About Ben Wilson
Ben Wilson, big-wave kitesurfer and co-founder of BWSurf, is now sharing his skills through a range of elite instructional programs. Whether you’re after the trip of a lifetime or your very own private tuition, Ben will push you to new heights.
Having taught over 5,000 kiters during his 10years as an elite instructor, Ben has a coaching package to help progress your riding, no matter your level or location. Join a camp in Fiji, Australia or Mexico or arrange for Private Coaching at your local beach. Whatever your preference, Ben can help you reach your kiting potential!
A pioneer of the sport, Ben was one of the first to use a surfboard in harmony with a kite and he continues to drive the sport in new directions. In 2011, Ben broke a world record, riding the largest wave ever kitesurfed at Cloudbreak, Fiji. He continues to chase big swell and believes that the largest waves can only be ridden with a kite. For Ben, kitesurfing is the ultimate extension of surfing, providing the opportunity to enjoy even blown out onshore conditions.
"Ben's coaching is delivered professionally and complete with video and photo analysis. He focuses on the points to improve with step-by-step, concrete explanations. Perfect didactic!" – Andreas, 2014.
"Ben’s coaching programs are fun and very well organised and structured with a clear definition of individual learning targets. He provides constant feedback during the training sessions and daily video feedback. His style is very clear and relaxed, obviously based on a huge amount of experience." – Peter, 2014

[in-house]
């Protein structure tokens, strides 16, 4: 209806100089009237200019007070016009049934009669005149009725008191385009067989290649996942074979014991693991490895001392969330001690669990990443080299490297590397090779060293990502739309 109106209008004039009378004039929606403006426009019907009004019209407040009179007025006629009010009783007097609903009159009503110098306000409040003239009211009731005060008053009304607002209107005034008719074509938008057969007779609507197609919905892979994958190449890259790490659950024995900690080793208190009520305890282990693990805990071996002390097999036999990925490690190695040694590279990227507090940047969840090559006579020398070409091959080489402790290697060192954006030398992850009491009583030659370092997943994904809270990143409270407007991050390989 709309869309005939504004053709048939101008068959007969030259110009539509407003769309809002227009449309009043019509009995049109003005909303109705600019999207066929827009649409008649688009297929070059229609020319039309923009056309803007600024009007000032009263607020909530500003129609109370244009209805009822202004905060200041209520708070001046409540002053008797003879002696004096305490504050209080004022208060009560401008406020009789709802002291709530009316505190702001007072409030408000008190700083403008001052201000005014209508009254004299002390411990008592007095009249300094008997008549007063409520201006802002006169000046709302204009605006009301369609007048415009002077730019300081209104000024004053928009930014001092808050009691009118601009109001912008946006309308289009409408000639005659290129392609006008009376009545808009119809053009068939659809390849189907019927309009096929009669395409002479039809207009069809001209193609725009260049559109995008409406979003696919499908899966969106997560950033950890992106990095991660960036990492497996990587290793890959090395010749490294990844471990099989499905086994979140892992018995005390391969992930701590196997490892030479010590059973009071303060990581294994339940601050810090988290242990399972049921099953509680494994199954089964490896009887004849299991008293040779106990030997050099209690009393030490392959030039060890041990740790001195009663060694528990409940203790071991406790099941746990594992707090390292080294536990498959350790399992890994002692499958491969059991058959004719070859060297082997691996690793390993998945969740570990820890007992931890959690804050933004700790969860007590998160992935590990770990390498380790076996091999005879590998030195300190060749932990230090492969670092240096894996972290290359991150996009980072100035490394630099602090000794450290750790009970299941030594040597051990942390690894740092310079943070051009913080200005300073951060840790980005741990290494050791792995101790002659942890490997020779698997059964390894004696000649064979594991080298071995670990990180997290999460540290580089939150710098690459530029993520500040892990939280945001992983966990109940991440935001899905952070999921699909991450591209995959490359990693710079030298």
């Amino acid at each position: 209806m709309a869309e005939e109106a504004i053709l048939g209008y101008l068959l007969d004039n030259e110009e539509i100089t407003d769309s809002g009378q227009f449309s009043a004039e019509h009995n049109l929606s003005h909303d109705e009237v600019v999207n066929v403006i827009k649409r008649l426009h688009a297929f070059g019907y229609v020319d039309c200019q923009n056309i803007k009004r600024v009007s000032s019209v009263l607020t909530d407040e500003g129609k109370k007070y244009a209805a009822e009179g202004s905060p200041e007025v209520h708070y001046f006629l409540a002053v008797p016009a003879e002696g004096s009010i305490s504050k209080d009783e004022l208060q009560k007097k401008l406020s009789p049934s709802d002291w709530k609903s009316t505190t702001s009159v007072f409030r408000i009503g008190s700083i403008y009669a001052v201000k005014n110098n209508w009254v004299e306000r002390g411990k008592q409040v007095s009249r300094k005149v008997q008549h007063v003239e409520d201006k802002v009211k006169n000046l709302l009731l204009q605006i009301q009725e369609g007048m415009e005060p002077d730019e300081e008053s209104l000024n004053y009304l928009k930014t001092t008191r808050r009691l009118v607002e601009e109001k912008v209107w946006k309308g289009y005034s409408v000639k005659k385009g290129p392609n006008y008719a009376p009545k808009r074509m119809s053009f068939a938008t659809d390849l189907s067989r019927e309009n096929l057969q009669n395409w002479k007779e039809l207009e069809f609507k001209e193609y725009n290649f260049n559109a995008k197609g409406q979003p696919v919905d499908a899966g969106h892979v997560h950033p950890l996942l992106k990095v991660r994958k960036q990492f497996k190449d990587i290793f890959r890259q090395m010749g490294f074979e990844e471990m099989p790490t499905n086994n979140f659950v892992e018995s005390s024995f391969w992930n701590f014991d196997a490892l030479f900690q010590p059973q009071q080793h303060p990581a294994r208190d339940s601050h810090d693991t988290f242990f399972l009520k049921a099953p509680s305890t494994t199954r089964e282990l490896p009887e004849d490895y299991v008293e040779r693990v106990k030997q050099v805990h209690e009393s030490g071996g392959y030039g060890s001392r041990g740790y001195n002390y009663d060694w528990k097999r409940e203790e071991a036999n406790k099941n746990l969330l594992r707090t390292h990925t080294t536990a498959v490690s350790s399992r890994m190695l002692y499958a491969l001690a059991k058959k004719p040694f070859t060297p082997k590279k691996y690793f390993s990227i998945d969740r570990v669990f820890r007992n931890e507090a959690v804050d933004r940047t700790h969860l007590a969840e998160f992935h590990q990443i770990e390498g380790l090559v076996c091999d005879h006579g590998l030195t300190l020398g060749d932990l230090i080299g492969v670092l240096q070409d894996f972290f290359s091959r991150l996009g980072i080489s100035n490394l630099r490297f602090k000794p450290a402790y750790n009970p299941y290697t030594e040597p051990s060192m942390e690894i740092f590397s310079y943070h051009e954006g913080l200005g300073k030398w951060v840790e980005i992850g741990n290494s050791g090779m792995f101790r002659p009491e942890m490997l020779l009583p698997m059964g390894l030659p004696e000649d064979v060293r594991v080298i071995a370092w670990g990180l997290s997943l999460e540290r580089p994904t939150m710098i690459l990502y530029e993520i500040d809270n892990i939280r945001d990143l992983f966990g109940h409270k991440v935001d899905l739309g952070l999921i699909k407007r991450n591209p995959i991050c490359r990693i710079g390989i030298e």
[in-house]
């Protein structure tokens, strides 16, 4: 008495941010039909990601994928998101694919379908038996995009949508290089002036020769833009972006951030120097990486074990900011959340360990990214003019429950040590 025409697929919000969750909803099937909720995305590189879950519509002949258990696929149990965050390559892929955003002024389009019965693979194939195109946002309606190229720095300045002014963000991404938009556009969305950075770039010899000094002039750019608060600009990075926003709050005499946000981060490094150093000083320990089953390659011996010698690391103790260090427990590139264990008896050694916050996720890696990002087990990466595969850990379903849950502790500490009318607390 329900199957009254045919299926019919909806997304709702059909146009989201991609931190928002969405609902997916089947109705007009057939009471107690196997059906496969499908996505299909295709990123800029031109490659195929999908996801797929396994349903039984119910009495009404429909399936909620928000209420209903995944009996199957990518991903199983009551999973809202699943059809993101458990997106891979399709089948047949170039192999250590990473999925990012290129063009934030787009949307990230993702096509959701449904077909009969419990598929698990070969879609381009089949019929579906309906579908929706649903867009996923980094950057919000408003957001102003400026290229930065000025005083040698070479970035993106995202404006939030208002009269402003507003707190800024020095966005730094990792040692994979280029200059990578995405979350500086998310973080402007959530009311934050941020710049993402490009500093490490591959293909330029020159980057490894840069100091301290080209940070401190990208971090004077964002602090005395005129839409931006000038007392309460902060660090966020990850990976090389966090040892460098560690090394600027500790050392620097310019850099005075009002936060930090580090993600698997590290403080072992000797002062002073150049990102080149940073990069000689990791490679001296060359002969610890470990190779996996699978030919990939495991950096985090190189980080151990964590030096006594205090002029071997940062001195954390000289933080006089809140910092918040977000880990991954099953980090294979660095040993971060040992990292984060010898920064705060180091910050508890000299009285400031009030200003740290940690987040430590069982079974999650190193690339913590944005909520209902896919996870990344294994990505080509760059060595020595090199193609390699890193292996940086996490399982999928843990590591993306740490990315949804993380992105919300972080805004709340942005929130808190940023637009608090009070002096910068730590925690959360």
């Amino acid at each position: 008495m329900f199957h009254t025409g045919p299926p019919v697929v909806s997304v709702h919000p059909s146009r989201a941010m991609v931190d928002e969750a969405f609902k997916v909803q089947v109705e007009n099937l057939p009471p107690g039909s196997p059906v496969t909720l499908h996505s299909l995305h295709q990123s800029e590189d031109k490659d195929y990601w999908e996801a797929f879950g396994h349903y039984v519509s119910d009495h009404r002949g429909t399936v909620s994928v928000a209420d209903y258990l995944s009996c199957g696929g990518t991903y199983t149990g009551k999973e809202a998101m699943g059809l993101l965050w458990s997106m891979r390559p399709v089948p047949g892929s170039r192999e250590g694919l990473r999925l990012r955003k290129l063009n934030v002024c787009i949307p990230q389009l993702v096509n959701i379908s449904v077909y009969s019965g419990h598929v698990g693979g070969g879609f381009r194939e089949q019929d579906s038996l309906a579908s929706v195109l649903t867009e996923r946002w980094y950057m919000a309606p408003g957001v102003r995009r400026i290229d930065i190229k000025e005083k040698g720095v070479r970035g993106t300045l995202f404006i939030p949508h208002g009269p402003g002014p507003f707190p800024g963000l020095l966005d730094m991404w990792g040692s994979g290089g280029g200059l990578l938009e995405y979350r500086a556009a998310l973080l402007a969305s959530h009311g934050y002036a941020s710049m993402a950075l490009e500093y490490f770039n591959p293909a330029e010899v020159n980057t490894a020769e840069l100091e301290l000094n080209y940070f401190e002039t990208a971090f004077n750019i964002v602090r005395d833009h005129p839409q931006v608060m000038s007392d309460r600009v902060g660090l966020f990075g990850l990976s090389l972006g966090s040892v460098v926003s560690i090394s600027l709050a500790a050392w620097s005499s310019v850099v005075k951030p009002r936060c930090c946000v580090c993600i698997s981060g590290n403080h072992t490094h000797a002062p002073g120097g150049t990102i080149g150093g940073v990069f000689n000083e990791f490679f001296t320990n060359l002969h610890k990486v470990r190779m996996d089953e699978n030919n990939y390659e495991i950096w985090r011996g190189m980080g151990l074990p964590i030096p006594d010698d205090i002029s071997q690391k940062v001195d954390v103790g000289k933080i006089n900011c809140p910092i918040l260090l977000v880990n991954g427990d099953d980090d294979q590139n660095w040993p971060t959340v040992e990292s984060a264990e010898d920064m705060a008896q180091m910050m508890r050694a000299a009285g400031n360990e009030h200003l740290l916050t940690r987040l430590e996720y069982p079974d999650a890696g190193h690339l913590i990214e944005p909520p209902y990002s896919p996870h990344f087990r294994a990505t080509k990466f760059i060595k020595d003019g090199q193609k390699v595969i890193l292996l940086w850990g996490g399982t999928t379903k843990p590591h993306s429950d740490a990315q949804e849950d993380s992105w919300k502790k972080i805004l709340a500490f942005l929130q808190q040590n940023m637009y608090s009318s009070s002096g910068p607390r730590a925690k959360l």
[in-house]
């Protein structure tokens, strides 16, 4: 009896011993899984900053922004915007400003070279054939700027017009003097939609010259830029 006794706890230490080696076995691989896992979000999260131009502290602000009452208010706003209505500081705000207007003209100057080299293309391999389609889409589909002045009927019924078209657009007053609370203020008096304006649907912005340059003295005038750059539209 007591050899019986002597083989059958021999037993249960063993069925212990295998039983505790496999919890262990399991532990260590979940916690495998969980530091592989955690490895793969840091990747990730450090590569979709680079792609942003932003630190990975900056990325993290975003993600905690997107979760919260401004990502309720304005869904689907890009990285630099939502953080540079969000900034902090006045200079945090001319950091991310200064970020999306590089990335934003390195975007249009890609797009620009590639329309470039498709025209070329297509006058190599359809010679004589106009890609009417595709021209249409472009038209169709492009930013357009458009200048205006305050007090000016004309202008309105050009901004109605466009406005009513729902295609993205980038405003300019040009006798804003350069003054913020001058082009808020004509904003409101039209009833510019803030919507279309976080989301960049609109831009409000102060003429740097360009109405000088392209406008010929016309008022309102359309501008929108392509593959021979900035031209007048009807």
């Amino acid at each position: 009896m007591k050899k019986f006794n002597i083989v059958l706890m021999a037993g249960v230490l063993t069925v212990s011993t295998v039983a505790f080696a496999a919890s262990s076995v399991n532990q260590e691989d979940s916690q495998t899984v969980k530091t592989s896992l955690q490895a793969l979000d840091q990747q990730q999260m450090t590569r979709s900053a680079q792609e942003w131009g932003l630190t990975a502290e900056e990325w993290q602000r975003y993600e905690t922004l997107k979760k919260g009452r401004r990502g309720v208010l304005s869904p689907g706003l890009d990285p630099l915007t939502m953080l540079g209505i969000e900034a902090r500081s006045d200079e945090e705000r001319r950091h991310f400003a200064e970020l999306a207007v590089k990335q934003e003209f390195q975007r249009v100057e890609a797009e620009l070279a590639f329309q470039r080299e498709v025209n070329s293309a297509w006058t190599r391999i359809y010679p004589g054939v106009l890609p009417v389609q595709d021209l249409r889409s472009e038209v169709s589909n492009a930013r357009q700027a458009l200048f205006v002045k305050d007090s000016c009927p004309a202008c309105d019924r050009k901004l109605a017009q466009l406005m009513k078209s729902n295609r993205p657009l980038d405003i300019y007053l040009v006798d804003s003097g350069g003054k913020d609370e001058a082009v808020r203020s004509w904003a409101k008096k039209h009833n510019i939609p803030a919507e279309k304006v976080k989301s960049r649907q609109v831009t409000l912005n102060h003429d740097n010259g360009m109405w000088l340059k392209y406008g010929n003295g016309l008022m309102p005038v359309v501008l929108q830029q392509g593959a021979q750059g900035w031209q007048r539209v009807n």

"I met Ben earlier this year (spring 2014). He enlightened me on my toeside strapless kitesurfing within a talk on the beach. Ben gave me fundamental keys, tips and tricks to help me adjust to kiting in waves as I'm rather new to kitesurfing. Then when our windy season picked up in the fall, my buddy was kiting in the waves with me and the 1st thing he said was how night/day my riding progressed - not just my stance but overall my approach and confidence. He said I went from kooky and wobbly to focused and attacking... BIG THANK YOU BEN.. I hear your voice in my head every time I grab my board and hit the surf! Really look forward to what other advances one could benefit from a online course. He is clear and simply a great instructor and great motivator! I'm super stoked every time I pump up my kite!" - Luke, 2014
KITESURFING FOR SURFERS
First and foremost, I'm passionate about spending time in the ocean. Whether that's surfing, fishing or kiting I don't really care, as long as I'm out there. But there's nothing I love more than seeing surfers embrace kiting, let go of their preconceptions and just embrace being able to surf in windy conditions. Each year I'm lucky enough to hang out on Namotu Island during the Fiji Pro and each year I manage to convince a couple of the pro surfers to give it a go.
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TEACHING MICK FANNING THE BASICS ON NAMOTU ISLAND DURING THE FIJI PRO 2015
JOSH KERR HAD HIS FIRST LESSON IN 2016 AND HAS BEEN PRACTISING EVER SINCE (HE HAS RECORD FOR FASTEST LEARNER)
IN THE BEGINNING, BEFORE THERE WAS BWSURF